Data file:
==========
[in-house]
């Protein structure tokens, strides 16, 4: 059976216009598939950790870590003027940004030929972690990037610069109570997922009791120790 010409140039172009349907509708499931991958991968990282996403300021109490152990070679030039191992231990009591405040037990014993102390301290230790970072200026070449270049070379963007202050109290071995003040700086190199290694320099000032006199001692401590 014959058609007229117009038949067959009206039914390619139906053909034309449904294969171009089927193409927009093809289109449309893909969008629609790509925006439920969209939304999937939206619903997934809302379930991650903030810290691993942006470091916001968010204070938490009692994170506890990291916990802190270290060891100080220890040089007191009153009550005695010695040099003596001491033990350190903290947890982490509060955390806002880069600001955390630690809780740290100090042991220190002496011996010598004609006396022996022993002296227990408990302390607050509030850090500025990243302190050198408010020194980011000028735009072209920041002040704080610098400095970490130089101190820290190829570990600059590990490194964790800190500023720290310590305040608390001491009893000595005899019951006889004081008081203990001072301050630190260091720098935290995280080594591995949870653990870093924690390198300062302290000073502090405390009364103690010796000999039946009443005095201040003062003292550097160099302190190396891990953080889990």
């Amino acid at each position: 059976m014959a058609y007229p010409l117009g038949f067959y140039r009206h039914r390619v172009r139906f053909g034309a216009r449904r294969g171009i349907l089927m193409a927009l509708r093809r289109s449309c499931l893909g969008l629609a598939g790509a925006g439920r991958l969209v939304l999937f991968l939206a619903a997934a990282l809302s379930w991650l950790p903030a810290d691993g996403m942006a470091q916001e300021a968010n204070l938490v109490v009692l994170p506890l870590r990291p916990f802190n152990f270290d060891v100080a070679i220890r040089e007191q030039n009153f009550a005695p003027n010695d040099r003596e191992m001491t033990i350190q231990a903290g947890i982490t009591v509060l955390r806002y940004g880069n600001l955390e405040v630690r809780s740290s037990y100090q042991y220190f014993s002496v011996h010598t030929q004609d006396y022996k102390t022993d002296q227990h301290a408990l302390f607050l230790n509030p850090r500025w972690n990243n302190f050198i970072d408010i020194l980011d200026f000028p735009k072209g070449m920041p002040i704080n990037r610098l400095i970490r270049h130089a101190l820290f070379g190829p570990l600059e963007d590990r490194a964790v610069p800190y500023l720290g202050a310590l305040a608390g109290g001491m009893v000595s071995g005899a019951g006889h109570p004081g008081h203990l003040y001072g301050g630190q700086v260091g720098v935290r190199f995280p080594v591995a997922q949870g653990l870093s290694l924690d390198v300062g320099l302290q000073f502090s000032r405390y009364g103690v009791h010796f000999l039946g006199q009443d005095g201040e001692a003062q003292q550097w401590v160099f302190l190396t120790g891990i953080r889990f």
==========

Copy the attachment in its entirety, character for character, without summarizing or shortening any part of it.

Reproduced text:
[in-house]
């Protein structure tokens, strides 16, 4: 059976216009598939950790870590003027940004030929972690990037610069109570997922009791120790 010409140039172009349907509708499931991958991968990282996403300021109490152990070679030039191992231990009591405040037990014993102390301290230790970072200026070449270049070379963007202050109290071995003040700086190199290694320099000032006199001692401590 014959058609007229117009038949067959009206039914390619139906053909034309449904294969171009089927193409927009093809289109449309893909969008629609790509925006439920969209939304999937939206619903997934809302379930991650903030810290691993942006470091916001968010204070938490009692994170506890990291916990802190270290060891100080220890040089007191009153009550005695010695040099003596001491033990350190903290947890982490509060955390806002880069600001955390630690809780740290100090042991220190002496011996010598004609006396022996022993002296227990408990302390607050509030850090500025990243302190050198408010020194980011000028735009072209920041002040704080610098400095970490130089101190820290190829570990600059590990490194964790800190500023720290310590305040608390001491009893000595005899019951006889004081008081203990001072301050630190260091720098935290995280080594591995949870653990870093924690390198300062302290000073502090405390009364103690010796000999039946009443005095201040003062003292550097160099302190190396891990953080889990």
């Amino acid at each position: 059976m014959a058609y007229p010409l117009g038949f067959y140039r009206h039914r390619v172009r139906f053909g034309a216009r449904r294969g171009i349907l089927m193409a927009l509708r093809r289109s449309c499931l893909g969008l629609a598939g790509a925006g439920r991958l969209v939304l999937f991968l939206a619903a997934a990282l809302s379930w991650l950790p903030a810290d691993g996403m942006a470091q916001e300021a968010n204070l938490v109490v009692l994170p506890l870590r990291p916990f802190n152990f270290d060891v100080a070679i220890r040089e007191q030039n009153f009550a005695p003027n010695d040099r003596e191992m001491t033990i350190q231990a903290g947890i982490t009591v509060l955390r806002y940004g880069n600001l955390e405040v630690r809780s740290s037990y100090q042991y220190f014993s002496v011996h010598t030929q004609d006396y022996k102390t022993d002296q227990h301290a408990l302390f607050l230790n509030p850090r500025w972690n990243n302190f050198i970072d408010i020194l980011d200026f000028p735009k072209g070449m920041p002040i704080n990037r610098l400095i970490r270049h130089a101190l820290f070379g190829p570990l600059e963007d590990r490194a964790v610069p800190y500023l720290g202050a310590l305040a608390g109290g001491m009893v000595s071995g005899a019951g006889h109570p004081g008081h203990l003040y001072g301050g630190q700086v260091g720098v935290r190199f995280p080594v591995a997922q949870g653990l870093s290694l924690d390198v300062g320099l302290q000073f502090s000032r405390y009364g103690v009791h010796f000999l039946g006199q009443d005095g201040e001692a003062q003292q550097w401590v160099f302190l190396t120790g891990i953080r889990f």